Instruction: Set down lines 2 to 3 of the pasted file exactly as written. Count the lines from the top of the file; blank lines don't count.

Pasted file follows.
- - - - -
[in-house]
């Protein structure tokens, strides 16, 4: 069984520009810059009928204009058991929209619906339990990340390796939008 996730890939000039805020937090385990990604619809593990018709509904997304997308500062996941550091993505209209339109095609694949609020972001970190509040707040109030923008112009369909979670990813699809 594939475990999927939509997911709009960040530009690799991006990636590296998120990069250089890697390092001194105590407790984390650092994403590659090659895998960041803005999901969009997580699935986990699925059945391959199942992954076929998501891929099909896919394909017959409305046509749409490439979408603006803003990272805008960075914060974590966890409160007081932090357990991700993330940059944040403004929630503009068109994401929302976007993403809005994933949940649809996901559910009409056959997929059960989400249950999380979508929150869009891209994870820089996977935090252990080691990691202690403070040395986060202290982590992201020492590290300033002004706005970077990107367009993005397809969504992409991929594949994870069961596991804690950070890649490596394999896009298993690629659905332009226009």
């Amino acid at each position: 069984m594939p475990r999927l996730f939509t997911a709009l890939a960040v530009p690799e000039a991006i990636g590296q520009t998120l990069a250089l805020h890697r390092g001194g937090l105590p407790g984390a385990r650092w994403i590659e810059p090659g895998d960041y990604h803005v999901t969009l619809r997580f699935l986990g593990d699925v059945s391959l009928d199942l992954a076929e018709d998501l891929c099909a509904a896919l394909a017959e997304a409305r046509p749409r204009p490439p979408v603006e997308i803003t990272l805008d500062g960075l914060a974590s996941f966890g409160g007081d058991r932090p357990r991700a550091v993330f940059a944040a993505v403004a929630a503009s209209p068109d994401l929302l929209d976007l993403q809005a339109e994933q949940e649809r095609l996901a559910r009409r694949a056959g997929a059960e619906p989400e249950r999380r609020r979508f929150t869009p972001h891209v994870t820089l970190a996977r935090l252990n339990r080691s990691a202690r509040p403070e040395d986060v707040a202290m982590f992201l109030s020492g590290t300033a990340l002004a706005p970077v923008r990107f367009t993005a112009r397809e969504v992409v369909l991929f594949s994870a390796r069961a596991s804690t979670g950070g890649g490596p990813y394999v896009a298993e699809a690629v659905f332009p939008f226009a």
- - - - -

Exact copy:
């Protein structure tokens, strides 16, 4: 069984520009810059009928204009058991929209619906339990990340390796939008 996730890939000039805020937090385990990604619809593990018709509904997304997308500062996941550091993505209209339109095609694949609020972001970190509040707040109030923008112009369909979670990813699809 594939475990999927939509997911709009960040530009690799991006990636590296998120990069250089890697390092001194105590407790984390650092994403590659090659895998960041803005999901969009997580699935986990699925059945391959199942992954076929998501891929099909896919394909017959409305046509749409490439979408603006803003990272805008960075914060974590966890409160007081932090357990991700993330940059944040403004929630503009068109994401929302976007993403809005994933949940649809996901559910009409056959997929059960989400249950999380979508929150869009891209994870820089996977935090252990080691990691202690403070040395986060202290982590992201020492590290300033002004706005970077990107367009993005397809969504992409991929594949994870069961596991804690950070890649490596394999896009298993690629659905332009226009």
């Amino acid at each position: 069984m594939p475990r999927l996730f939509t997911a709009l890939a960040v530009p690799e000039a991006i990636g590296q520009t998120l990069a250089l805020h890697r390092g001194g937090l105590p407790g984390a385990r650092w994403i590659e810059p090659g895998d960041y990604h803005v999901t969009l619809r997580f699935l986990g593990d699925v059945s391959l009928d199942l992954a076929e018709d998501l891929c099909a509904a896919l394909a017959e997304a409305r046509p749409r204009p490439p979408v603006e997308i803003t990272l805008d500062g960075l914060a974590s996941f966890g409160g007081d058991r932090p357990r991700a550091v993330f940059a944040a993505v403004a929630a503009s209209p068109d994401l929302l929209d976007l993403q809005a339109e994933q949940e649809r095609l996901a559910r009409r694949a056959g997929a059960e619906p989400e249950r999380r609020r979508f929150t869009p972001h891209v994870t820089l970190a996977r935090l252990n339990r080691s990691a202690r509040p403070e040395d986060v707040a202290m982590f992201l109030s020492g590290t300033a990340l002004a706005p970077v923008r990107f367009t993005a112009r397809e969504v992409v369909l991929f594949s994870a390796r069961a596991s804690t979670g950070g890649g490596p990813y394999v896009a298993e699809a690629v659905f332009p939008f226009a």